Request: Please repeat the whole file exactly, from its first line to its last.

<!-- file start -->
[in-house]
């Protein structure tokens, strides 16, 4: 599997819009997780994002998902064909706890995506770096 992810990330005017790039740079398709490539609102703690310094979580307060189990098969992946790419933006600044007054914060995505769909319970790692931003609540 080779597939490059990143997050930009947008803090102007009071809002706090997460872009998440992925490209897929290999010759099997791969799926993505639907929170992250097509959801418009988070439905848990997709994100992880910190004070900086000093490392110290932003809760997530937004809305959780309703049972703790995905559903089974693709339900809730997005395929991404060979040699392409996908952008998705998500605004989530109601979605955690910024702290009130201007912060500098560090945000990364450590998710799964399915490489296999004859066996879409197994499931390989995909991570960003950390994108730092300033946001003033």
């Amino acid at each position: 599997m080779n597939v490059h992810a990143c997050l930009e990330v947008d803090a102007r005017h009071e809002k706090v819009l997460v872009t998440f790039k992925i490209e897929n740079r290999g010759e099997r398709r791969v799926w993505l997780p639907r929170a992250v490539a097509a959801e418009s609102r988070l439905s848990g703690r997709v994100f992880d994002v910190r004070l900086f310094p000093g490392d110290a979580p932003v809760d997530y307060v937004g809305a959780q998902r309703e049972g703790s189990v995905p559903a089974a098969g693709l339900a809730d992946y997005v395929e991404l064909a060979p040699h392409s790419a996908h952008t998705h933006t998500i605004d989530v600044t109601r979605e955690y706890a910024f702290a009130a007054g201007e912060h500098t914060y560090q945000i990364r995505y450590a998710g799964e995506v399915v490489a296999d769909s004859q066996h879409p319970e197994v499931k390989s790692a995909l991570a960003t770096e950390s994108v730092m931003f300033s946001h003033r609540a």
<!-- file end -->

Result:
[in-house]
């Protein structure tokens, strides 16, 4: 599997819009997780994002998902064909706890995506770096 992810990330005017790039740079398709490539609102703690310094979580307060189990098969992946790419933006600044007054914060995505769909319970790692931003609540 080779597939490059990143997050930009947008803090102007009071809002706090997460872009998440992925490209897929290999010759099997791969799926993505639907929170992250097509959801418009988070439905848990997709994100992880910190004070900086000093490392110290932003809760997530937004809305959780309703049972703790995905559903089974693709339900809730997005395929991404060979040699392409996908952008998705998500605004989530109601979605955690910024702290009130201007912060500098560090945000990364450590998710799964399915490489296999004859066996879409197994499931390989995909991570960003950390994108730092300033946001003033």
């Amino acid at each position: 599997m080779n597939v490059h992810a990143c997050l930009e990330v947008d803090a102007r005017h009071e809002k706090v819009l997460v872009t998440f790039k992925i490209e897929n740079r290999g010759e099997r398709r791969v799926w993505l997780p639907r929170a992250v490539a097509a959801e418009s609102r988070l439905s848990g703690r997709v994100f992880d994002v910190r004070l900086f310094p000093g490392d110290a979580p932003v809760d997530y307060v937004g809305a959780q998902r309703e049972g703790s189990v995905p559903a089974a098969g693709l339900a809730d992946y997005v395929e991404l064909a060979p040699h392409s790419a996908h952008t998705h933006t998500i605004d989530v600044t109601r979605e955690y706890a910024f702290a009130a007054g201007e912060h500098t914060y560090q945000i990364r995505y450590a998710g799964e995506v399915v490489a296999d769909s004859q066996h879409p319970e197994v499931k390989s790692a995909l991570a960003t770096e950390s994108v730092m931003f300033s946001h003033r609540a």